In 2011, a modern-day treasure hunter was browsing through an antique shop in Fresno, California. Flipping through boxes, he came across an old photograph. An unsmiling group of men, 19th century Americans it seemed, were playing croquet in front of a wooden building in a rural setting. It was an interesting photograph. He paid $ 2 for it and walked out.
After much investigation, it was concluded that one of the men was Billy the Kid, aka Henry McCarty, and the other players were his gang, The Regulators. This was only the second known photograph of the Wild West’s most infamous outlaw. That photo is now worth several million dollars.
Collecting vintage photographs can be a voyage of discovery. Just like with books, you probably shouldn’t collect photographs for financial gain. Collect because you love history, or imagery, or people captured in a single moment of time, or a particular type of camera, or because the work of a particular photographer resonates with you. As always, the thrill is in the chase.
But rare vintage photos can be valuable. AbeBooks has sold a number of them over the years. A signed photograph of American industrialist and philanthropist Andrew Carnegie sold for $ 3,500, a signed photograph of political activist Helen Keller went for $ 2,750, a photo of actor Basil Rathbone sold for $ 2,500 and a signed photo of author Arthur Conan Doyle sold for $ 2,300.
There are several factors that can affect the value of a vintage photograph:
Scarcity: fewer copies mean greater value.
Condition: avoid creases and handling marks.
Original or reprint: Originals are more expensive. Look for photographer stamps showing the date of production. Reprints are designed for decoration.
Print date: You want an image printed as close to the creation of the negative as possible.
Reputation of the photographer: Has their work being converted into a book or displayed in an art gallery?
Reputation of the human subject: Were they famous? Did they sign it?
Social impact of a particular image: Think of Robert Capa’s famous image of the soldier being shot in the Spanish Civil War or Nick Ut’s shot of the naked and napalmed Vietnamese girl.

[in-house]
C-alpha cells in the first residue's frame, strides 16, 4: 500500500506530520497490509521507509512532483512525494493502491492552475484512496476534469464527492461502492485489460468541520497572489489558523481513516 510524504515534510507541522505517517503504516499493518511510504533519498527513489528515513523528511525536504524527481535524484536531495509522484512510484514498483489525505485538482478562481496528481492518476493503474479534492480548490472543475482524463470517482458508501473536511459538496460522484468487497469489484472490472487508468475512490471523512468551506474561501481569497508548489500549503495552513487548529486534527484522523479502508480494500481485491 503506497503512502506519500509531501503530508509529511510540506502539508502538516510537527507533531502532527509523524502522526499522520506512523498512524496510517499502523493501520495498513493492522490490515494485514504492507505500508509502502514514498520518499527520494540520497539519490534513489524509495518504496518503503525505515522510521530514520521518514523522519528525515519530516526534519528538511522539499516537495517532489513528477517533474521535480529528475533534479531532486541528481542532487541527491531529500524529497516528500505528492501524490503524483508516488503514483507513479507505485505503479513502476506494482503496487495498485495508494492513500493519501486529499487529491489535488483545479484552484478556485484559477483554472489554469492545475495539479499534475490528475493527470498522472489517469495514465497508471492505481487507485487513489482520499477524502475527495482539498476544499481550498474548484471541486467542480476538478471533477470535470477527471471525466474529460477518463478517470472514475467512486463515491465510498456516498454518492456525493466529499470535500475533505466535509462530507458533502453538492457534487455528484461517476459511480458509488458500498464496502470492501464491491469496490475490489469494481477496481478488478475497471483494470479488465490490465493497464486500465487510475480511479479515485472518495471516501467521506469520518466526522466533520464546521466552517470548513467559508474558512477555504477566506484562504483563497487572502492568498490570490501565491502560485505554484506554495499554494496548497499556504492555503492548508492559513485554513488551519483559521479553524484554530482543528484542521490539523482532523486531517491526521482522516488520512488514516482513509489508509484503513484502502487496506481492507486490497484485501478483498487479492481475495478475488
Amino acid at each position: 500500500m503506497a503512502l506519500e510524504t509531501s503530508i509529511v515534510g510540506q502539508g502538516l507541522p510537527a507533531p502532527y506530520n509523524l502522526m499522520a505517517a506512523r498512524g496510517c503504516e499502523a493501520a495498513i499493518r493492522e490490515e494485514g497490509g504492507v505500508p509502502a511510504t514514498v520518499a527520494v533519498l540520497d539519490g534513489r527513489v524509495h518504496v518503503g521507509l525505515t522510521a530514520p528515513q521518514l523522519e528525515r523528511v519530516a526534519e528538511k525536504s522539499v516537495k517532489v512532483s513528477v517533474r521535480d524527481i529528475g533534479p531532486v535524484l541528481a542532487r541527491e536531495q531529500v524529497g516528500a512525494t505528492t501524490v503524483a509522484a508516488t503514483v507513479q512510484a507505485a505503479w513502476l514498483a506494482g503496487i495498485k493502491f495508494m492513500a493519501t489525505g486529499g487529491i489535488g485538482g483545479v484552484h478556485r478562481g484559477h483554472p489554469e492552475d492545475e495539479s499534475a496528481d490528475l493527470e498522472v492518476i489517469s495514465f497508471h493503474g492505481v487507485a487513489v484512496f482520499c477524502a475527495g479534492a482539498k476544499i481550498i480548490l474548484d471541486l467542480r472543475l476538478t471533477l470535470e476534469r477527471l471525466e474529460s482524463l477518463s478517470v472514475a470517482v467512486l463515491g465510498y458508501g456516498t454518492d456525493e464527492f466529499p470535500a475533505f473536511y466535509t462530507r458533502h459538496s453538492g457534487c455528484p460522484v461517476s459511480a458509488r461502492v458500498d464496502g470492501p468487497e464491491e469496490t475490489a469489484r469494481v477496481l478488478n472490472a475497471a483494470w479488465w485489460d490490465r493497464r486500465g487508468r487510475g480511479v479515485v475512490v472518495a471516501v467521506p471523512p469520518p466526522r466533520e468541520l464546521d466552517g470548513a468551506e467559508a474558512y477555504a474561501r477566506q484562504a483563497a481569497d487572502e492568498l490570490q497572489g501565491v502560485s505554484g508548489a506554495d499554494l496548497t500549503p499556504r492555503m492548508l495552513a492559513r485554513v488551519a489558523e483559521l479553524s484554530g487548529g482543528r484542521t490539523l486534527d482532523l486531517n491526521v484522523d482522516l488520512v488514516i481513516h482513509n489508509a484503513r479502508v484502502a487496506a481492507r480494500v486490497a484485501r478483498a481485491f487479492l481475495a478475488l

Firstly, it’s important to become familiar with the jargon associated with vintage photography. The main photographic processes from 19th century are daguerreotype, ambrotype, tintype, cabinet card and CDV.
The daguerreotype, the first commercial photographic process, was expensive to produce as a silvered copper plate was required. Subjects were often wealthy individuals. These images could not be reproduced and originals are very fragile. Daguerreotypes can be expensive to purchase, particularly if the image displays something out of the ordinary.
By the mid-19th century, the ambrotype process was introduced, and it was more widely used due to cheaper costs. Family portraits of all classes became common. Stereoviews, or stereographs, were popular for several decades in the second half of the 19th century. They simulated a three-dimensional view and often captured faraway locations.
Next came Carte de Visite (also known as CDVs). These had a uniform size and were mounted onto card. Images of children were very popular but many images from the American Civil War were also captured on CDV.
In turn, CDVs were supplanted by cabinet cards, also called cab cards, which were about 6×4 inches in size.
You should also become familiar with tintype photographs that emerged in the second half of the 19th century. These photographs could developed within minutes of the image being taken and became popular at fairs and carnivals, and were even offered by salesmen on the sidewalk.
You will also hear the term, photogravure. This can be a photographic or printmaking process where a copper plate is coated with a light-sensitive gelatin which had been exposed to a film positive, and then etched, resulting in a high quality print.
Become familiar with photographic history and jargon and the best way to learn is to read a book. The names of the following photographers should mean a great deal to you: Ansel Adams, Lewis Hine, Robert Frank, Walker Evans, Henri Cartier-Bresson, Dorothea Lange, Brassaï, Mathew Brady, Alfred Stieglitz, Irving Penn, Diane Arbus, Edward Weston, and Edward Curtis.
For recommended photography books, check out “The History of Photography from 1839 to the Present Day” by Beaumont Newhall, “A History of Photography: From 1839 to the Present” by William Johnson, “A World History of Photography” by Naomi Rosenblum, and “The Art of Photography: An Approach to Personal Expression” by Bruce Barnbaum.
Select the theme for your collection. It could be the work from a specific era, process, photographer or studio or a specific sub-category of images such as portraits, landscapes, families, children, military, or entertainment figures.
So what type of photographs should you collect? You could collect by…
Subject matter: From people (including signed images) to landscapes.
Era: From the Victorian times to the selfie age.
Photographer: From Ansel Adams to an obscure wedding snapper.
Format: From Polaroids to daguerreotype.
Intended usage: From a family memento to a Hollywood publicity handout.
Photo postcards are one option and are still created today. If you decide to collect images from entertainment industries like music, cinema or sports, you will encounter publicity images that could be intended for the general public or the media. Vintage Hollywood photographs alone offer thousands of different directions to take.
Vintage photographs can be sourced from online marketplaces for collectibles, antique shops, flea markets, garage and estate sales, and auctions. Begin at the bottom by trawling estate sales. That way you cannot spend too much while building knowledge. It’s always recommended that you establish a budget and stick to it.
Good luck, and happy collecting!
[via PetaPixel][via PetaPixel]